E-readers may face shift in circadian clock
Scientists have found that contrary to the belief that e-reading helps one sleep at night, in reality it may cause a shift in your circadian clock, harming your sleep quality.
Washington: Scientists have found that contrary to the belief that e-reading helps one sleep at night, in reality it may cause a shift in your circadian clock, harming your sleep quality.
Exposure to light during evening and early nighttime hours suppresses release of the sleep-facilitating hormone melatonin and shifts the circadian clock, making it harder to fall asleep at bedtime.
Anne-Marie Chang, assistant professor of biobehavioral health at Penn State, said that electronic devices emit light that was short-wavelength-enriched light, which has a higher concentration of blue light -- with a peak around 450 nm -- than natural light. This was different from natural light in composition, having a greater impact on sleep and circadian rhythms.
Chang and colleagues observed 12 adults for two weeks, comparing when the participants read from an iPad, serving as an e-reader, before bedtime to when they read from a printed book before bedtime. The researchers monitored the participants' melatonin levels, sleep and next-morning alertness, as well as other sleep-related measures.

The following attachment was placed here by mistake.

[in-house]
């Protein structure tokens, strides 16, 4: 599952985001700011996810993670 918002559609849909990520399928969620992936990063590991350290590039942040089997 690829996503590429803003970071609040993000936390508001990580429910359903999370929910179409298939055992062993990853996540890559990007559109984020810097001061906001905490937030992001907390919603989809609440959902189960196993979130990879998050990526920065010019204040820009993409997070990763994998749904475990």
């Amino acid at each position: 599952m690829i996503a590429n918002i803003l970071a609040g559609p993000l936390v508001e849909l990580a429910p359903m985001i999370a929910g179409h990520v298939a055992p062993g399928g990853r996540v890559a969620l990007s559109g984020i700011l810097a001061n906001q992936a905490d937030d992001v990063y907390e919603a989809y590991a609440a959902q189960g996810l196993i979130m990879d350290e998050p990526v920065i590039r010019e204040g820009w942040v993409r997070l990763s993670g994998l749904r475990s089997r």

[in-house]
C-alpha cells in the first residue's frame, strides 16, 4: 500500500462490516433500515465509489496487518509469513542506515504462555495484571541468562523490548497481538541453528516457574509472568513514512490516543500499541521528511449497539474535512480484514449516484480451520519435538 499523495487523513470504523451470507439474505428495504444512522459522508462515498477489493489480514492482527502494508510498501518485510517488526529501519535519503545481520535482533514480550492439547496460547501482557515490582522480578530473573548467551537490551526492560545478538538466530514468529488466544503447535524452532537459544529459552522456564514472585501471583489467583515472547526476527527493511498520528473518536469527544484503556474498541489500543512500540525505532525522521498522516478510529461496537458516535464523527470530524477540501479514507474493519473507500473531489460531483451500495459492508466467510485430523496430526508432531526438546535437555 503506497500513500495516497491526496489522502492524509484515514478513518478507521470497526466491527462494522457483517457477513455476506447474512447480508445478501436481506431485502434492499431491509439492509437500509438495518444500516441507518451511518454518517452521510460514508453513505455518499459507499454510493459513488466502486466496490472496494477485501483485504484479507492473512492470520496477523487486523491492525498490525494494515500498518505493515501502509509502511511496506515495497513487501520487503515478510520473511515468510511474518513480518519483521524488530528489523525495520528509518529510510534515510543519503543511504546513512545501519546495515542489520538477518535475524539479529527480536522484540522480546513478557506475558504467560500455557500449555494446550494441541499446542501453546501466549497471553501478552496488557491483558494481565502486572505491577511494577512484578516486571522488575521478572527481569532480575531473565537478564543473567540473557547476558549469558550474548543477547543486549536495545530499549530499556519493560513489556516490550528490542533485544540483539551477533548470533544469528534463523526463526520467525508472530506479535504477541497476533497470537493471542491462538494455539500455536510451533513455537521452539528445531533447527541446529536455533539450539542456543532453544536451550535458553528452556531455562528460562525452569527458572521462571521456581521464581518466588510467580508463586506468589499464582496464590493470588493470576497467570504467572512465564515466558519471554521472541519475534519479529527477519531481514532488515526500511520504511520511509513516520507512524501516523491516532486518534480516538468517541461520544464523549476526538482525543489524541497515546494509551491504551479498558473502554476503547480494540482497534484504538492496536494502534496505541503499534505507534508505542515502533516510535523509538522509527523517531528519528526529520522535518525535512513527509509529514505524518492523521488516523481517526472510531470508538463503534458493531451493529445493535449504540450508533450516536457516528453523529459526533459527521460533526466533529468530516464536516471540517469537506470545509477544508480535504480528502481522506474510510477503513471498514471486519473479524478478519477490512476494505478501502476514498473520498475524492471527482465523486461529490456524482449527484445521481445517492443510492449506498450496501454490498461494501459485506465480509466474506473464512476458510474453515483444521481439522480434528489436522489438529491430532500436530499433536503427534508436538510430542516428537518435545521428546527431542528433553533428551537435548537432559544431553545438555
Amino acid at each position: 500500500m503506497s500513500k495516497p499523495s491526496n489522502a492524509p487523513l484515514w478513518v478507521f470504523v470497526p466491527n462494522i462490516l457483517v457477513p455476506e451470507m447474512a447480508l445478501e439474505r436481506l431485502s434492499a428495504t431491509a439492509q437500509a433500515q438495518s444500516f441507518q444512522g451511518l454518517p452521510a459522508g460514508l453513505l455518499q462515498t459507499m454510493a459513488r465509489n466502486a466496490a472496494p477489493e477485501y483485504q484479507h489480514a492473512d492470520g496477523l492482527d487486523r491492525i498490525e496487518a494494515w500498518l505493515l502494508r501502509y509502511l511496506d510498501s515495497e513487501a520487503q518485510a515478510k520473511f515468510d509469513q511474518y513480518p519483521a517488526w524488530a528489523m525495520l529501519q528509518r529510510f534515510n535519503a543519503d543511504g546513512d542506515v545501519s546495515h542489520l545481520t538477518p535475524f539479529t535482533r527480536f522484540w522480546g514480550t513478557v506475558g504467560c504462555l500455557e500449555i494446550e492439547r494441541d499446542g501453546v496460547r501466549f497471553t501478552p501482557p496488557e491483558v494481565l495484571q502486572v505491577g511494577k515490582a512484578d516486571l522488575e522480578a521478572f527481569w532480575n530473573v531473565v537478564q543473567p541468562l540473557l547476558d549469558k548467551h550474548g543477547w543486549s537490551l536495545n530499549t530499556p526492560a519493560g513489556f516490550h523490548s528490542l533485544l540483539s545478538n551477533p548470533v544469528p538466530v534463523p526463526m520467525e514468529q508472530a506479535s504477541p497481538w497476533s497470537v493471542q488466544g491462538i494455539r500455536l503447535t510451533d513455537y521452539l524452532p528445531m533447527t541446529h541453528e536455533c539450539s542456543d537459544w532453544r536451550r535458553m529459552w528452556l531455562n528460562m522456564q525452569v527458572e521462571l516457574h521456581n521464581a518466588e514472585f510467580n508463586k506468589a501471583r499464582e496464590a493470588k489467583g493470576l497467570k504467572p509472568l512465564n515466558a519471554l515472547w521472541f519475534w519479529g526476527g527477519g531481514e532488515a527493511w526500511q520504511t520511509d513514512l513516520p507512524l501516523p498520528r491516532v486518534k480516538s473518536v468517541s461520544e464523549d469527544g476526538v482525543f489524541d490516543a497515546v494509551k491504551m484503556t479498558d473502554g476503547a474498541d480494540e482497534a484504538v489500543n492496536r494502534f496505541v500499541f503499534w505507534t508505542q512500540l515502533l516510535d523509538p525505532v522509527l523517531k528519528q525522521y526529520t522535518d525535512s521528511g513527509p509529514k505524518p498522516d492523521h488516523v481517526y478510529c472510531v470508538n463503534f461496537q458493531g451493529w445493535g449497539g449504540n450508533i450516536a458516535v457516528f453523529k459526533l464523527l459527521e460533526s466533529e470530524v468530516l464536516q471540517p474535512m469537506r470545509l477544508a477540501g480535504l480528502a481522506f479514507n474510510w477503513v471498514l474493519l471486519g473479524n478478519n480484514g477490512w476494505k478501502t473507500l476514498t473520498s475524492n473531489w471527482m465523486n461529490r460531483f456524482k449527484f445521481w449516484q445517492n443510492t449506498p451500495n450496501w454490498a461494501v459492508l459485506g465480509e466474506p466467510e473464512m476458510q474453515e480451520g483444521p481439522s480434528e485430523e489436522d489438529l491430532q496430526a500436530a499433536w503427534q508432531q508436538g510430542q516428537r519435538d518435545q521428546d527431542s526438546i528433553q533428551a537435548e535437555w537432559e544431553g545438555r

She said that that their most surprising finding was that individuals using the e-reader were more tired and took longer to become alert the next morning. This had real consequences for daytime functioning, and the effects might be worse in the real world as opposed to the controlled environment we used.
The researchers measured the amount of brightness coming from several devices, including an iPad, iPhone, Kindle, Kindle Fire and Nook Color. The Kindle e-reader does not emit light, while the iPad, Kindle Fire and Nook Color emit similar amounts of light. However, the iPad is the brightest of the devices measured.
The study is published in the Proceedings of the National Academy of Science.